I continued walking round the bottom of the lake and back up towards Hooks Marsh car park. Looking over the lake I could see the Goosander had moved to the area where I was standing when I first saw him! Rule 3 being invoked! 3. When it is clear that a birder is taking an interest in you, AND you are able to move easily, all birds, especially all waterfowl, MUST take all reasonable steps to wind up said birder a much as possible. Options may include moving in a circular motion, relevant to said birder, in order to maintain distance. Wherever possible all birds should endeavour to arrive at the location the birder had previously occupied. If this is not possible just dive and come up in the reeds!
Keep cool, just walk away - what's that? Looks like a . . . no can't be, surely, not at 11.00 in the morning! You decide - lousy photos but it was over 100 yards.
I have sent them to the appropriate authorities, hopefully they'll let me know in due course. Feedback from the "Lee Valley Water Vole Officer" - you wouldn't want that on a name badge! - said he thinks it is an Otter! - Yes, get in! first one ever! Shame about the picture!
On round the lake, including a couple of muddy and unproductive detours down muddy tracks, and I arrived at Hooks Marsh. Not much here, a few Greylags, Canadas and gulls. One of the Greylags looked a bit "different". I've no idea why-is it a youngster? a half-breed? a mongrel? or just a lighter colour?
Back along the Relief Channel and I arrived at the Bittern Hide again with nothing to report. Just as well really as the green jackets & woolly hats had gone. No reports on the board so presumably no Bittern. Sat down, took my coat off, the walk had made me quite warm, Kit-Kat to keep me going (this turned out to be lunch though I didn't know it at the time). Quick glimpse of a Water Rail, put it on the board, and nothing else. Another chap arrived, we exchanged pleasantries and compared notes, he wasn't impressed with my Water Rail sighting, he wanted Bittern, don't we all mate, don't we all! I gave it 20-30 minutes and left him to it, he promised to add his sightings to the board.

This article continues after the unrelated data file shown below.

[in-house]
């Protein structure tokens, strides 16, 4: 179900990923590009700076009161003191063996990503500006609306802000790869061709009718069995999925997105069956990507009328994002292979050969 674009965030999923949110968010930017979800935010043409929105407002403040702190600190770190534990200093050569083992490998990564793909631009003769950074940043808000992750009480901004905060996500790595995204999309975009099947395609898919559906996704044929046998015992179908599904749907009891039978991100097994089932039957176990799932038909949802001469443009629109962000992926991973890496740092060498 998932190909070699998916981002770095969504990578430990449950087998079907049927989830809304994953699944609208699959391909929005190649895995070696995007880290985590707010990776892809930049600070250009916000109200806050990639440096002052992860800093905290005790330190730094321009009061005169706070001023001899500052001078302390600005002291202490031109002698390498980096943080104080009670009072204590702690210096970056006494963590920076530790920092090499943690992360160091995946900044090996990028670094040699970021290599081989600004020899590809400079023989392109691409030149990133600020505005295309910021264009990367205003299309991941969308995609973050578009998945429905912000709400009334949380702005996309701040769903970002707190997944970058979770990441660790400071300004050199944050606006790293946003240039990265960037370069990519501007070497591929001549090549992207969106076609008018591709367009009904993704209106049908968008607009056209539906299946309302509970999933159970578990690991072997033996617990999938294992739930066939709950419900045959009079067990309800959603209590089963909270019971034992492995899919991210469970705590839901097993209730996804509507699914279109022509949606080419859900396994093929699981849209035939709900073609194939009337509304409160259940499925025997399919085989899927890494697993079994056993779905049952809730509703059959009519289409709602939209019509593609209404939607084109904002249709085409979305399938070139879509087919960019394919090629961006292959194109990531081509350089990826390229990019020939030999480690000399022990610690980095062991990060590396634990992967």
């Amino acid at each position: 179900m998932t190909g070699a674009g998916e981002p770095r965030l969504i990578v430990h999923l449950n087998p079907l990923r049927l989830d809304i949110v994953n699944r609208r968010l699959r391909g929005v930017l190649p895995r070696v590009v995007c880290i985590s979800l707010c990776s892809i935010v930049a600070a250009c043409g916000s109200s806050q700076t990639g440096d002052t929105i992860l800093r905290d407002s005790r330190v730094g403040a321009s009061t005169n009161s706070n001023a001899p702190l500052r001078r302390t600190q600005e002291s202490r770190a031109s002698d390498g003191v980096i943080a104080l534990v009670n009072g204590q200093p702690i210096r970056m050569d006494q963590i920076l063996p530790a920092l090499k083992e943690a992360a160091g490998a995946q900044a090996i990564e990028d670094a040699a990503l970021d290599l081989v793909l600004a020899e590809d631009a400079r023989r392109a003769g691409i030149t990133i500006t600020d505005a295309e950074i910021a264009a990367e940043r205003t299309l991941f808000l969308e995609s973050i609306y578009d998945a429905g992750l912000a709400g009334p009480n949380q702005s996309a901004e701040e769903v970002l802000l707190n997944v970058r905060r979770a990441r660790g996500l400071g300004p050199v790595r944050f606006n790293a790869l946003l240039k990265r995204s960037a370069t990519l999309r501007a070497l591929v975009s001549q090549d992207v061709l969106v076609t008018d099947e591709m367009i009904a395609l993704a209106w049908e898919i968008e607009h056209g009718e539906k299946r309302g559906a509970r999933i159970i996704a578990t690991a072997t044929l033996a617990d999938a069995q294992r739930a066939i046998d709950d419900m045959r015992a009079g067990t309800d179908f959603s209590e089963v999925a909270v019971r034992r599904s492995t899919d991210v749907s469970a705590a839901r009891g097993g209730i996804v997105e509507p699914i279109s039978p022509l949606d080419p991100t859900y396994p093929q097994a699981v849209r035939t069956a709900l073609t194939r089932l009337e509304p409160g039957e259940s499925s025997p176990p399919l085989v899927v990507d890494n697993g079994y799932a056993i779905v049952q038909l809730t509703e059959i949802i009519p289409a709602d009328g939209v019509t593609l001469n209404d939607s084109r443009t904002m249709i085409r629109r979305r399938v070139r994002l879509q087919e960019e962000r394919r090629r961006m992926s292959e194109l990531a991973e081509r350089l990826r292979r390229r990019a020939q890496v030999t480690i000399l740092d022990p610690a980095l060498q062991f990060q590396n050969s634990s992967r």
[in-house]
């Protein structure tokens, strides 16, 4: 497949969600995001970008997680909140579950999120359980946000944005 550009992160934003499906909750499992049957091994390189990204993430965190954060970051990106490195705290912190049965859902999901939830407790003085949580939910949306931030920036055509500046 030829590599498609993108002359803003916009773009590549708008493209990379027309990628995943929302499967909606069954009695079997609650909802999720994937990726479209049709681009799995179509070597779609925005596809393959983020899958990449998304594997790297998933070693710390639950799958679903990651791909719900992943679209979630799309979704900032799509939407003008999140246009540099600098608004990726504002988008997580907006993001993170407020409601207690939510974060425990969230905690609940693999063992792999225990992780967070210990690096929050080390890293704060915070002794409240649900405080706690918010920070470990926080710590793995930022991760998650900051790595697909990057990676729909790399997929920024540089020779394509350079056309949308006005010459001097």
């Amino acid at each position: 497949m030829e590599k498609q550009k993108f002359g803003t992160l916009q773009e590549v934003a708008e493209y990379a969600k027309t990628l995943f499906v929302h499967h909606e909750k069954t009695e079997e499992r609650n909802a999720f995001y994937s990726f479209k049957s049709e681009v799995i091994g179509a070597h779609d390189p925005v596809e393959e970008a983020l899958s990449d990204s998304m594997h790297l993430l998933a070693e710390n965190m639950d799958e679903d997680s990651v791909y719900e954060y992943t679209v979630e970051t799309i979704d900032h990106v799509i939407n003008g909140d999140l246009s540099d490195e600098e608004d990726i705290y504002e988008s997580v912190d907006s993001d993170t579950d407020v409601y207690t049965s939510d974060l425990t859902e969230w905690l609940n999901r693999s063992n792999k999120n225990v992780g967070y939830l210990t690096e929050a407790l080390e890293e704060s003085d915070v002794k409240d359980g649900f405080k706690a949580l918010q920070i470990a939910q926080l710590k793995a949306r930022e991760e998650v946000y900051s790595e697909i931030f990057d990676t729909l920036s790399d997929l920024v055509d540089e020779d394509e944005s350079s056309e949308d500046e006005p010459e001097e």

I headed out along the Relief Channel towards Holyfield Weir, nothing much doing here either, a Magpie and Muntjac but other than that, nowt. Kept walking towards the Grebe Hide, along the river. I fish here from time to time and there were a couple of anglers in situ, but it seems their fishing had been about as successful as my birding. I reached the Grebe Hide without any excitement and settled down - coat off again.
A decent sized flock of Wigeon implemented Rule 2 and moved away as I opened the window - great! A pair of GCG's & 3 Little G's in view but not too close.
I spotted a pair of Goosanders off in the distance, they spotted me too and headed further away (Rule 2 again). I found an old tree stump to use a my natural tripod to steady my camera, but they were leaving me at a good rate so photos a bit hopeful to say the least.
I kept on walking and spotted the Goosanders again, took a detour over the rickety bridge (with no Troll - this was free access to a small island, not a Troll Bridge!- sorry). At the end of the island I spotted the Goosanders again, still at a distance, then noticed there were 3, two males and one female.